Camera for Human Retinal Imaging Bayer Filter Snapshot ... ... Bayer Filter Snapshot Hyperspectral...

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  • Full Terms & Conditions of access and use can be found at http://www.tandfonline.com/action/journalInformation?journalCode=icey20

    Download by: [Northwestern University], [AMANI FAWZI] Date: 21 October 2016, At: 08:10

    Current Eye Research

    ISSN: 0271-3683 (Print) 1460-2202 (Online) Journal homepage: http://www.tandfonline.com/loi/icey20

    Bayer Filter Snapshot Hyperspectral Fundus Camera for Human Retinal Imaging

    Joel Kaluzny, Hao Li, Wenzhong Liu, Peter Nesper, Justin Park, Hao F. Zhang & Amani A. Fawzi

    To cite this article: Joel Kaluzny, Hao Li, Wenzhong Liu, Peter Nesper, Justin Park, Hao F. Zhang & Amani A. Fawzi (2016): Bayer Filter Snapshot Hyperspectral Fundus Camera for Human Retinal Imaging, Current Eye Research

    To link to this article: http://dx.doi.org/10.1080/02713683.2016.1221976

    Published online: 21 Oct 2016.

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  • Bayer Filter Snapshot Hyperspectral Fundus Camera for Human Retinal Imaging Joel Kaluznya, Hao Lib, Wenzhong Liub, Peter Nespera, Justin Parka, Hao F. Zhanga,b, and Amani A. Fawzi b

    aDepartment of Ophthalmology, Feinberg School of Medicine, Northwestern University, Chicago, IL, USA; bDepartment of Biomedical Engineering, Northwestern University, Evanston, IL, USA

    ABSTRACT Purpose: To demonstrate the versatility and performance of a compact Bayer filter snapshot hyperspec- tral fundus camera for in-vivo clinical applications including retinal oximetry and macular pigment optical density measurements. Methods: 12 healthy volunteers were recruited under an Institutional Review Board (IRB) approved protocol. Fundus images were taken with a custom hyperspectral camera with a spectral range of 460–630 nm. We determined retinal vascular oxygen saturation (sO2) for the healthy population using the captured spectra by least squares curve fitting. Additionally, macular pigment optical density was localized and visualized using multispectral reflectometry from selected wavelengths. Results: We successfully determined the mean sO2 of arteries and veins of each subject (ages 21–80) with excellent intrasubject repeatability (1.4% standard deviation). The mean arterial sO2 for all subjects was 90.9% ± 2.5%, whereas the mean venous sO2 for all subjects was 64.5% ± 3.5%. The mean artery–vein (A–V) difference in sO2 varied between 20.5% and 31.9%. In addition, we were able to reveal and quantify macular pigment optical density. Conclusions: We demonstrated a single imaging tool capable of oxygen saturation and macular pigment density measurements in vivo. The unique combination of broad spectral range, high spectral–spatial resolution, rapid and robust imaging capability, and compact design make this system a valuable tool for multifunction spectral imaging that can be easily performed in a clinic setting.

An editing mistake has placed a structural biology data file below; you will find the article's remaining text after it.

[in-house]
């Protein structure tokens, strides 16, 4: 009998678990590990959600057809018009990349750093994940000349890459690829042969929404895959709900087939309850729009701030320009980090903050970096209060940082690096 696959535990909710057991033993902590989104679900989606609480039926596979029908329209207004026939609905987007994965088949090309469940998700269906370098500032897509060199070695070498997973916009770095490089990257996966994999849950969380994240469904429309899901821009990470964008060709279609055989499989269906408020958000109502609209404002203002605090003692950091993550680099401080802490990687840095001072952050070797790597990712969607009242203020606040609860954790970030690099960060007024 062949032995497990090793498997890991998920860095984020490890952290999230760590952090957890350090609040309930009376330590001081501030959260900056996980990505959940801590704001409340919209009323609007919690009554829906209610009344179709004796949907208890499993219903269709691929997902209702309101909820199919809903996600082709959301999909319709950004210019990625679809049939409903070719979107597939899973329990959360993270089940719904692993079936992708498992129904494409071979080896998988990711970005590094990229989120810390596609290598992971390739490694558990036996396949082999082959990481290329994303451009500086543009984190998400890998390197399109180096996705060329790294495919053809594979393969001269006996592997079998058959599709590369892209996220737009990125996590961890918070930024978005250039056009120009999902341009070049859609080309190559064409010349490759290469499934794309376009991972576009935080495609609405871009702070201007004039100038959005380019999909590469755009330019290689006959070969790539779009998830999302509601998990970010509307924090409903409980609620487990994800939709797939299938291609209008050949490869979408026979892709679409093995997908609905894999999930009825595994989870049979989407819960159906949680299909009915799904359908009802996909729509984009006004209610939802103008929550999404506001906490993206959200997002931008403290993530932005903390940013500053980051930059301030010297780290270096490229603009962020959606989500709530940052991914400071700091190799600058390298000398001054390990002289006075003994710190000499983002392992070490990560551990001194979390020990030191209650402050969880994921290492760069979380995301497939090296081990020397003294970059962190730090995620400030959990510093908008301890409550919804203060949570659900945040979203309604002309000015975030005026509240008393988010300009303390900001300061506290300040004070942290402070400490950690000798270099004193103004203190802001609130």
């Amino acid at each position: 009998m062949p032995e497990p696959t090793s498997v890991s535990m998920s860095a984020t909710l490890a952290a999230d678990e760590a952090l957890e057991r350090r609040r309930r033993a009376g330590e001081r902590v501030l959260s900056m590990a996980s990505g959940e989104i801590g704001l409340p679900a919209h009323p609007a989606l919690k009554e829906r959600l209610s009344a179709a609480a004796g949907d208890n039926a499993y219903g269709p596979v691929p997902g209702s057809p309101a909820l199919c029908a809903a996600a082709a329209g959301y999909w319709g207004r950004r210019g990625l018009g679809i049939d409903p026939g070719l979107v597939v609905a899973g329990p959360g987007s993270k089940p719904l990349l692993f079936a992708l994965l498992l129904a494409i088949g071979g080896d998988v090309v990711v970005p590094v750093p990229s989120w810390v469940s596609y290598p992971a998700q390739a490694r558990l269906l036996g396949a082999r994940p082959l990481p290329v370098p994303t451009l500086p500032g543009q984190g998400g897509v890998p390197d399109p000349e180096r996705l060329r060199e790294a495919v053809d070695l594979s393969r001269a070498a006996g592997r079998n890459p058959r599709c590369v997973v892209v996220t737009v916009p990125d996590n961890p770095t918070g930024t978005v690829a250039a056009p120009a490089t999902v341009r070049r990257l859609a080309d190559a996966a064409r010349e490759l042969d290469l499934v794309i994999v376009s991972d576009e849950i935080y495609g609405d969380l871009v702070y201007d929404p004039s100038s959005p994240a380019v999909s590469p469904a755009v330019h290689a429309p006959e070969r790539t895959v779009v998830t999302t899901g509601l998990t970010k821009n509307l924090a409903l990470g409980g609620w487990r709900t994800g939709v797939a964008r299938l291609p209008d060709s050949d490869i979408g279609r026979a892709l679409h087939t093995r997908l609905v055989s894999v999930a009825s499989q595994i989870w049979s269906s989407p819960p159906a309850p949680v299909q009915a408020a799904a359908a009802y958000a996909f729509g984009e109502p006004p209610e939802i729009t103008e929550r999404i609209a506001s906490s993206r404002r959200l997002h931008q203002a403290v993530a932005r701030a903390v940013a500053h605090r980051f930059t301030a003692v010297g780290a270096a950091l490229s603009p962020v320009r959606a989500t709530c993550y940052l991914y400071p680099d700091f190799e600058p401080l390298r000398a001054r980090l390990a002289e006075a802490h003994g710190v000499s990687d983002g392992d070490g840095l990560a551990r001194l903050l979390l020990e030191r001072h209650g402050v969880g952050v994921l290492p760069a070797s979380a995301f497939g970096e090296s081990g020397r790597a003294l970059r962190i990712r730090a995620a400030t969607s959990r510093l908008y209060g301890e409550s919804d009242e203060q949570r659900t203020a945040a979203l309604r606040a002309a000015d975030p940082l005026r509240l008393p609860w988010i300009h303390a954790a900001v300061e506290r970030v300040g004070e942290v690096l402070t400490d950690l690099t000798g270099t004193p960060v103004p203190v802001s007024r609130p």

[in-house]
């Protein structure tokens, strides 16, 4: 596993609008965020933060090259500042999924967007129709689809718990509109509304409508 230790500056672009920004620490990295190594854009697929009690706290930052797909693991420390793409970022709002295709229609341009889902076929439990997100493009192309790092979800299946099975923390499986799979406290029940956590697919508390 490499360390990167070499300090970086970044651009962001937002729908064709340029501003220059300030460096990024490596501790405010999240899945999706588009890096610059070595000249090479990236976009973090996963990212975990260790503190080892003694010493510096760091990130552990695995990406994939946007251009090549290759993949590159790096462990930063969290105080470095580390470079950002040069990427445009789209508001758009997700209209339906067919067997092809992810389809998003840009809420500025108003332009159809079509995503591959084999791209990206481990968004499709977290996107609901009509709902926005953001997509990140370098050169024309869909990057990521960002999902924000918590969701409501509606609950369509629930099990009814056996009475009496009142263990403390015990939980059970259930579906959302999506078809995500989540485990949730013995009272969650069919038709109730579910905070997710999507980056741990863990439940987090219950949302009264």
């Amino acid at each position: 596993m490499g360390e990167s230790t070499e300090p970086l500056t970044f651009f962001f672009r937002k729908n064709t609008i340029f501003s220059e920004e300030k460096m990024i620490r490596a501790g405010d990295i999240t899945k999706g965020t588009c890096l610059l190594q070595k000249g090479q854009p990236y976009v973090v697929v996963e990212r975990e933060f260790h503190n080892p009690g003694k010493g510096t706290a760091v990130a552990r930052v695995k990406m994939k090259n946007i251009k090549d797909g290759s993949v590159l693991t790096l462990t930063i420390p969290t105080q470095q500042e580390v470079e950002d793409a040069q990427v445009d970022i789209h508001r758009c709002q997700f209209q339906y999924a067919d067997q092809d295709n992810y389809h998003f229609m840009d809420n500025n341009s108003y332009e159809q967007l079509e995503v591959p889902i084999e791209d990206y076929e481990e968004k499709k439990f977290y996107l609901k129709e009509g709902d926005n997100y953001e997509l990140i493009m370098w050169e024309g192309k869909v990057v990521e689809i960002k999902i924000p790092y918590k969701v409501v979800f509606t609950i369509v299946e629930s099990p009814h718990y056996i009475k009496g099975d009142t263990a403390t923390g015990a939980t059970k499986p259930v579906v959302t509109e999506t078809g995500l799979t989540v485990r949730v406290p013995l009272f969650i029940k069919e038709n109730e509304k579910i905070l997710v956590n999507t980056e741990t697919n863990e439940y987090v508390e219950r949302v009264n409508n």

ARTICLE HISTORY Received 29 February 2016 Revised 15 June 2016 Accepted 28 July 2016